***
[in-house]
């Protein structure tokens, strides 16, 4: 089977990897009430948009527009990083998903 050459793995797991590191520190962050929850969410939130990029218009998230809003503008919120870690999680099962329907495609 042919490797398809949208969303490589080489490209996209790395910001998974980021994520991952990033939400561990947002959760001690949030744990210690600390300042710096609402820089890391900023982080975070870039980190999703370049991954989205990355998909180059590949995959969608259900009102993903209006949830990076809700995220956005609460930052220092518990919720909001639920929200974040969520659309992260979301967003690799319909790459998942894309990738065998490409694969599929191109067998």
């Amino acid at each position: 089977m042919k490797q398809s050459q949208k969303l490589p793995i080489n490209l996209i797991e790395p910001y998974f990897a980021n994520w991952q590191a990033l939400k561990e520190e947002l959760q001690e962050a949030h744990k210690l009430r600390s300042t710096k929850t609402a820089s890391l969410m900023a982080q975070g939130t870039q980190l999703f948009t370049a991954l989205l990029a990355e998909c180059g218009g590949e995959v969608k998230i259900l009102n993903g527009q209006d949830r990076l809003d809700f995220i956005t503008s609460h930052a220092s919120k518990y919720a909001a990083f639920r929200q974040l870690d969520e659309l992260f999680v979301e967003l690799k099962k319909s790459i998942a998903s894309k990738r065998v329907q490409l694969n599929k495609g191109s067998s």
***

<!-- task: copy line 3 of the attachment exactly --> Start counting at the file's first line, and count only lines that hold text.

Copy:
């Amino acid at each position: 089977m042919k490797q398809s050459q949208k969303l490589p793995i080489n490209l996209i797991e790395p910001y998974f990897a980021n994520w991952q590191a990033l939400k561990e520190e947002l959760q001690e962050a949030h744990k210690l009430r600390s300042t710096k929850t609402a820089s890391l969410m900023a982080q975070g939130t870039q980190l999703f948009t370049a991954l989205l990029a990355e998909c180059g218009g590949e995959v969608k998230i259900l009102n993903g527009q209006d949830r990076l809003d809700f995220i956005t503008s609460h930052a220092s919120k518990y919720a909001a990083f639920r929200q974040l870690d969520e659309l992260f999680v979301e967003l690799k099962k319909s790459i998942a998903s894309k990738r065998v329907q490409l694969n599929k495609g191109s067998s």